A decisive break above 6,100 on the Nifty will attract more bulls
The market closed marginally higher on hopes of a rate cut in the Reserve Bank of India’s (RBI) in its policy meeting next week. Analysts are of the view that the central bank would reduce rates by 25 basis points. However, the gains were capped by corporates, which reported subdued earnings in the December quarter.
The Sensex settled 64 points (0.32%) higher at 20,104 and the Nifty closed the week at 6,075, a rise of 10 points (0.17%). We may now see the market moving sideways. However, a decisive break above 6,100 on the Nifty will attract more bulls.
The market closed in the green on Monday on buying in blue-chips and positive in Europe. The market gave up its early gains and settled near the lows of the day on selling pressure in realty, consumer durables and FMCG stocks. The benchmarks managed to close higher on Wednesday on a smart bounce back in late trade.
The market ended lower on Thursday on selling pressure in mid-cap and small-cap shares. Gains in the realty and auto sectors and good global cues helped the market close in the green on the last trading day of the week.
The BSE Capital Goods index closed 2% higher and the BSE Fast Moving Consumer Goods rose 1%. On the other hand, BSE Realty (down 5%) and BSE PSU (down 2%) were the top sectoral losers.
The top Sensex gainers were Larsen & Toubro (up 5%), ITC, Maruti Suzuki (up 4% each), Bharti Airtel and Dr Reddy’s Laboratories (up 3% each). The key losers were Tata Motors, GAIL India (down 8% each), Hindalco Industries (down 5%), Coal India (down 4%) and Hindustan Unilever (down 3%).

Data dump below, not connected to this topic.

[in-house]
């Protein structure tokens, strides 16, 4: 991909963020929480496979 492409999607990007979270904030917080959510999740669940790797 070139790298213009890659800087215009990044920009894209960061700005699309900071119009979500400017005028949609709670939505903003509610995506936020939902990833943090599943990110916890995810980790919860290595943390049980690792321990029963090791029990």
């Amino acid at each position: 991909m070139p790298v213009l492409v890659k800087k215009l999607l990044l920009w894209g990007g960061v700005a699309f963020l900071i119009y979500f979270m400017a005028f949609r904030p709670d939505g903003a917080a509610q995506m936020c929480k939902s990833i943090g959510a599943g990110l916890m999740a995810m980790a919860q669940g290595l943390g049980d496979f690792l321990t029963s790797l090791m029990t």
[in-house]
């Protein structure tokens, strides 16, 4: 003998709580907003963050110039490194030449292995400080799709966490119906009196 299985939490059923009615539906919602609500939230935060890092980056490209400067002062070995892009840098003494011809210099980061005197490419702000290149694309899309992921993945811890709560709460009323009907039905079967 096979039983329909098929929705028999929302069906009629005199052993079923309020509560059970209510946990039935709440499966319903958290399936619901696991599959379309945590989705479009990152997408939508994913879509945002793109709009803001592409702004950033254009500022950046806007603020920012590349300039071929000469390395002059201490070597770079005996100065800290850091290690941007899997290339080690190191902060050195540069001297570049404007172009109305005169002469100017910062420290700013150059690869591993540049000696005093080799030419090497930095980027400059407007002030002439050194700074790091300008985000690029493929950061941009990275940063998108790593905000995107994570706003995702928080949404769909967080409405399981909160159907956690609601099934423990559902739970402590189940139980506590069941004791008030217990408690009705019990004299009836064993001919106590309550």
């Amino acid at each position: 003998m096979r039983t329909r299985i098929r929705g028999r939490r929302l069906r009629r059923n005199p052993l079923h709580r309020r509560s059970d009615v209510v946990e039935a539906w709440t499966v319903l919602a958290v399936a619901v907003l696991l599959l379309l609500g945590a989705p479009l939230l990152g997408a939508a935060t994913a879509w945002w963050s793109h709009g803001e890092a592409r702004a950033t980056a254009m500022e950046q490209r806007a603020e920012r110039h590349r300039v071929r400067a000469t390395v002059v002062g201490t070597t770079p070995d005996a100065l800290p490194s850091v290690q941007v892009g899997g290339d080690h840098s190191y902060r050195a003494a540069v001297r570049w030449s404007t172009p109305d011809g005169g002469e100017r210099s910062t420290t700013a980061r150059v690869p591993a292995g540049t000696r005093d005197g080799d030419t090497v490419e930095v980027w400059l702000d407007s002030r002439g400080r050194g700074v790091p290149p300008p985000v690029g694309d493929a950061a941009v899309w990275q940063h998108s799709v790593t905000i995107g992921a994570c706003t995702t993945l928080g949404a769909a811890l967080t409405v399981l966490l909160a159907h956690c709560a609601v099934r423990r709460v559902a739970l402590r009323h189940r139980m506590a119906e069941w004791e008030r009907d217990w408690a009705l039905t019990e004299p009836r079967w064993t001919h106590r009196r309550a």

The Nifty was led by Kotak Mahindra Bank (up 6%), L&T (up 5%), ITC (up 4%), Maruti Suzuki and Bharti Airtel (up 3% each). The chief losers on the benchmark this week were Tata Motors, GAIL India (down 8% each), Ranbaxy Laboratories, Hindalco Industries (down 5% each) and Cairn India (down 4%).
Global ratings agency Moody’s on Monday said it has a ‘negative’ outlook on the country’s banking system due to concerns over asset quality and the high interest rates. The agency further said though the government is “likely to remain supportive”, options for the RBI to slash lending rates are limited due to high inflation and the “modest fiscal capacity”.
Among corporates, FMCG major Hindustan Lever, which reported disappointing Q3 results, was down for two days in a row this week as the company'’ board has approved a proposal to increase the royalty payment to 3.15% to its parent firm Unilever Plc. The amount, equivalent to 3.15% of total turnover, would be paid for various provisions related to trademark licenses and technology, among others.
In international news, media reports say the US Federal Reserve’s bond buying has pushed the Fed’s balance sheet to a record $3 trillion in the attempt to bring unemployment down to 7.8%. Policymakers have voiced concern that record-low interest rates are overheating markets for assets from farmland to junk bonds, which could heighten risks when they reverse their unprecedented bond purchases.
Moneylife Foundation held an exclusive, in-depth session conducted by Raj Pradhan, in which...